In addition to the New Year celebrations the Chinese celebrate the Spring Festival. The Spring Festival is a time to gather together as a family. The days before the Spring Festival is a time of preparation. The house is cleaned which gets rid of the bad luck and makes the home ready to receive good for the coming year. New clothes are purchased, haircuts are received, flowers are purchased, and decorations are hung.

On New Year's Eve families gather together for dinner. Fish is one of the traditional foods prepared for this dinner. Some families follow the tradition of leaving some of the fish which is stored overnight. The remaining fish symbolizes having abundance in the coming year. It is also customary to eat foods that are round. The round shape symbolizes wealth. Dumplings, or jiaozi, is one common dish. Mandarin oranges are also consumed in great quantity during this time of year. They are also given as gifts. Long, uncut noodles are also eaten. The noodles represent longevity and long life.

Gifts are also given. Red envelopes, or hong bao, are given by older family members to children or young single family members. The hong bao almost always contain money. The amount of money in the envelopes should be in even numbers. It is common to give amounts with an 8 or a 6. Both of these numbers are considered lucky. It is also custom for people to give hong bao to those in their employ. For example, if you have a housekeeper, an ayi, she should be given a hong bao which is equivalent to one month's salary.

Celebrations for the Chinese New Year differ from region to region. In mainland China, for example, the celebration of traditions has been limited. Here, you will see the decorations and fireworks but not the parades and other common festivities. For a more traditional Chinese New Year celebration one would have to go to Taiwan, Singapore, or Malaysia.

We were able to find a group performing dragon and lion dances. The dragon dance is performed by a team of people carrying a dragon on poles. The dance is meant to mimic the movements of the dragon and demonstrate its power and dignity. The lion dance of northern China is performed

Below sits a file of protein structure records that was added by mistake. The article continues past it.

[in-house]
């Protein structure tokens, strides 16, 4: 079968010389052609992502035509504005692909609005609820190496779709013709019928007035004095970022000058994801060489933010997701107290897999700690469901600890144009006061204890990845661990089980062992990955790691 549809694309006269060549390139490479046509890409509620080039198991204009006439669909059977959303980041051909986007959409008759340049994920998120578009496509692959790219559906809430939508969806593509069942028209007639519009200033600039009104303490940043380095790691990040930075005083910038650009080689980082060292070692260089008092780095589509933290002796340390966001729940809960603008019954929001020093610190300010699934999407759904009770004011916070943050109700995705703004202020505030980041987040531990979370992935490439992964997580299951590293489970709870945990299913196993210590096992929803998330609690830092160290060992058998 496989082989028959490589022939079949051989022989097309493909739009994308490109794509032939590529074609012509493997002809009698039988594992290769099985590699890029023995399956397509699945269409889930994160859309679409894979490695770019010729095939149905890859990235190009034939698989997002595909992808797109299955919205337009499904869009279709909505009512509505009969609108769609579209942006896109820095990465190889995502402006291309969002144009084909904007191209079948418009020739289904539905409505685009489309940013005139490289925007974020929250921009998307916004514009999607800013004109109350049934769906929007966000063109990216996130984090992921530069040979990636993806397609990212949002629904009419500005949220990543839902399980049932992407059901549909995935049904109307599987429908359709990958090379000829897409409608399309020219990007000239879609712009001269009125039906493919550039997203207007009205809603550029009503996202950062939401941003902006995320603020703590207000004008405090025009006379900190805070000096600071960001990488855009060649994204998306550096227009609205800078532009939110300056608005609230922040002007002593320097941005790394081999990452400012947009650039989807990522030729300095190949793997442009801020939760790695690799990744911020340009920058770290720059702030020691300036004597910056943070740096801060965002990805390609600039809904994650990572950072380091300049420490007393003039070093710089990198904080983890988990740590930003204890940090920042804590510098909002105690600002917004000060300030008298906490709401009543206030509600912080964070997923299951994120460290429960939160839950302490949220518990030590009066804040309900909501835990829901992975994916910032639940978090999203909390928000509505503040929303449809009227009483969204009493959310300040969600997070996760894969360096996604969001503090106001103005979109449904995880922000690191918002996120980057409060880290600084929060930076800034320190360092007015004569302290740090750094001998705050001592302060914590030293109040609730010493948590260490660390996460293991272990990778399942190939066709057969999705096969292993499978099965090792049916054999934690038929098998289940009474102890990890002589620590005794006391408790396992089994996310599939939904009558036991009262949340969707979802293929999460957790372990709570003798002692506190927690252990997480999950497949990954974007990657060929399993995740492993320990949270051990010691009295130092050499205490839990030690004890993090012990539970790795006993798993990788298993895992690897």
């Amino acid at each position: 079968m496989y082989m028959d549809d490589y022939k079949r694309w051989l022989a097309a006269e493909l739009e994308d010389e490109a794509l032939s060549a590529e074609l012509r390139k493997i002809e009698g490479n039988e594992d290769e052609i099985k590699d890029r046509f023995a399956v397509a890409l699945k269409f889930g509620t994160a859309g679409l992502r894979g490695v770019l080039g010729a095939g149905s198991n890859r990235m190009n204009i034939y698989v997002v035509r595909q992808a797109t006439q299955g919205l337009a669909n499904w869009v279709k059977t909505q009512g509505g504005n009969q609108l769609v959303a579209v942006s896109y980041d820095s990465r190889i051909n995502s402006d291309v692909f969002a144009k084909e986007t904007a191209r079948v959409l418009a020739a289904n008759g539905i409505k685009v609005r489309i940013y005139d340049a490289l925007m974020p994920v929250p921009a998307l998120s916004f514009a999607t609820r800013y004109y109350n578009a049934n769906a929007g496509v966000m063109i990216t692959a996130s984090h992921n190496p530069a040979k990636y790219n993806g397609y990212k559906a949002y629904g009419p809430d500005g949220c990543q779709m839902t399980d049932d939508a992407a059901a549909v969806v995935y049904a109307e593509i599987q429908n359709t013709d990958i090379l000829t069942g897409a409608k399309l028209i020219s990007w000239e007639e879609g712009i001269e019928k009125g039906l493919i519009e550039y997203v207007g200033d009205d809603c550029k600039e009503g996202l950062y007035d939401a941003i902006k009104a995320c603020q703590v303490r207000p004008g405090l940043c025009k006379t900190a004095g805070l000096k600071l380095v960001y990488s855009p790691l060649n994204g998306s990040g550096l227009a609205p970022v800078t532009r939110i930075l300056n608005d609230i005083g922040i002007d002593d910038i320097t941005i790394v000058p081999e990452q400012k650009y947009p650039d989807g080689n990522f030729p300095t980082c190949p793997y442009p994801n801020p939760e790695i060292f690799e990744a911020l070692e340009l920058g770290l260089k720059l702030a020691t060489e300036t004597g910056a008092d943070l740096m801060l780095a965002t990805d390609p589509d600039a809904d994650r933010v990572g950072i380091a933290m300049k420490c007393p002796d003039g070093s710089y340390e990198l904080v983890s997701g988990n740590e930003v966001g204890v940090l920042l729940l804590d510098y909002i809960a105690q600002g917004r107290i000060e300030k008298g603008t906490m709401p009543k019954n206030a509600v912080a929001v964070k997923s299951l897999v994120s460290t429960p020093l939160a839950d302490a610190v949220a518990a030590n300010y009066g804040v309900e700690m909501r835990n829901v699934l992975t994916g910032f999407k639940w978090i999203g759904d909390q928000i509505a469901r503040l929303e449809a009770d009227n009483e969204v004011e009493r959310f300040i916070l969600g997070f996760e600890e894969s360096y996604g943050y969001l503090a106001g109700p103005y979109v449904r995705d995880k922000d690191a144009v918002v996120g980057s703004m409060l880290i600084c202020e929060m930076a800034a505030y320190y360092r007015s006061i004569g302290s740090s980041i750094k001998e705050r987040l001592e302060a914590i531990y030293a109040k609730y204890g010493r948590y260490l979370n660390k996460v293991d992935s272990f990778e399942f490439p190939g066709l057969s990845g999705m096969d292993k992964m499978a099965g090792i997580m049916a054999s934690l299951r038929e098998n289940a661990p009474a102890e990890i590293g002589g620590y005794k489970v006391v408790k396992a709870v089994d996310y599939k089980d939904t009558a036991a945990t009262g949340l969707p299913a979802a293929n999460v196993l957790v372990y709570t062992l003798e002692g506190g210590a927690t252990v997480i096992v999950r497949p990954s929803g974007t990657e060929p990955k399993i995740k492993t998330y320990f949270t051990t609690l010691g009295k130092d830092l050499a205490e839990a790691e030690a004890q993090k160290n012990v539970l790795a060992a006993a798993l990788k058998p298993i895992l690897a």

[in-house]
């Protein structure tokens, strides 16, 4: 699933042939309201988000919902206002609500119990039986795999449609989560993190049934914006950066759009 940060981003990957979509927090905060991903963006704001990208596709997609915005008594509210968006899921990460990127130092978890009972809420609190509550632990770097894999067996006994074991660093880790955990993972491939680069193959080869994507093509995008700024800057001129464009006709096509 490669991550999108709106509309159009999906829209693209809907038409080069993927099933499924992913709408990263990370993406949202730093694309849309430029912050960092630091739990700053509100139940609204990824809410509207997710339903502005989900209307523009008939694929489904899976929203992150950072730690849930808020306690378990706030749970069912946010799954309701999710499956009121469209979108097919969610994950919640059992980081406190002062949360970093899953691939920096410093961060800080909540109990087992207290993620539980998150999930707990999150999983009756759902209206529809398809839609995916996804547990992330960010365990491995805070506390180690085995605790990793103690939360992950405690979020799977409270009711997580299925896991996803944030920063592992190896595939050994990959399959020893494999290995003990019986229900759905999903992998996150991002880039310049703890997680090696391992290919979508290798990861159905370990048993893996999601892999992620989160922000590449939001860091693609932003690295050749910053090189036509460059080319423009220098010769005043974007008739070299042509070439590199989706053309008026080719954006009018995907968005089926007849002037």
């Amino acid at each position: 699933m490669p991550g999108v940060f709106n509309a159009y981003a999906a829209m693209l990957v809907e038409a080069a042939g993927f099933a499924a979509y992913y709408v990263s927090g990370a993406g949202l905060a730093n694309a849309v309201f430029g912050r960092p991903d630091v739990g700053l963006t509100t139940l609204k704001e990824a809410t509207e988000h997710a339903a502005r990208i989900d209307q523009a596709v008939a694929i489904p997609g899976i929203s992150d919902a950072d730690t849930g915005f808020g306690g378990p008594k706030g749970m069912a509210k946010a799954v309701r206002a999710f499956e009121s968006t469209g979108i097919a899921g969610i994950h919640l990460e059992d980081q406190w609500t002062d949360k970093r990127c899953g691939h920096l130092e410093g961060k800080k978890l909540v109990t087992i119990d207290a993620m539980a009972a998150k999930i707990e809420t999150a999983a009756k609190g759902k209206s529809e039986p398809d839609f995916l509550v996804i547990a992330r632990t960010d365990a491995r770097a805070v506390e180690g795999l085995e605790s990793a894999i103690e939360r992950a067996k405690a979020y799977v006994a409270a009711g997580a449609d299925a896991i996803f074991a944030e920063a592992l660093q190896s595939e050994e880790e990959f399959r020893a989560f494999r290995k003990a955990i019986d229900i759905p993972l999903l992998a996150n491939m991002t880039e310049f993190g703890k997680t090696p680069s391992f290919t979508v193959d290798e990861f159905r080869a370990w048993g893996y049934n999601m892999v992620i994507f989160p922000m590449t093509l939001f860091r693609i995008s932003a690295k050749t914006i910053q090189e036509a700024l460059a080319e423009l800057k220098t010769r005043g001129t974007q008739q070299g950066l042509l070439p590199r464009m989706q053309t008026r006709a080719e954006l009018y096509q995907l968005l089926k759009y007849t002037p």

with two lions.

The celebration of the Chinese New Year lasts 15 days. It culminates with the Lantern Festival held on the evening of the 15th day when people light lanterns and parade through the streets.

May your new year be prosperous. Gong xi fa cai!

Monday, January 19, 2009

A Shoutout to My "KotaBug"

This beautiful little girl is my niece, Karsyn Dakota. Karsyn is six-years-old and is in the 1st grade. Karsyn loves music and is learning to play the guitar and the piano. She got a keyboard for Christmas which she is very excited about. She gave me an impromptu performance when I called on Christmas Day. It was wonderful!

Karsyn asked if I would write about her on my blog. She misses not being able to call me whenever she wants. She thought having me write about her would be really cool. So, here is my shout out to Kotabug.

Karsyn has held a special place in my heart since the first time I saw her sucking her thumb and playing in her hair as she was lulling herself to sleep. She is her Aunt Steph's girl in more ways than one.

She and I became especially close about 4 years ago. I had back surgery and spent the summer in Utah recuperating. Karsyn was my care taker that summer. Not only did she help take care of me but she kept me entertained. We watched dvds (Monsters Inc. and Brother Bear were the two favorites) and Karsyn would keep me thinking and awake with her continual questions about events or characters in the movies. We also went for walks, and as I began feeling better, we went to the park or made trips to McDonalds.

Since that summer, Karsyn and I have always made an effort to spend time together whenever I am in Utah. She comes to spend the night with me and we go to the park (she loves it when we buy a loaf of bread and go feed the ducks) or shopping, out to eat, or to a movie. Karsyn loves going to McDonalds and she can usually sucker me into taking her there because she just HAS to have a hamburger with cheese, chicken nuggets, or an ice cream cone. Another of our special treats is a cheese pizza and Crazy Bread from Little Caesar's.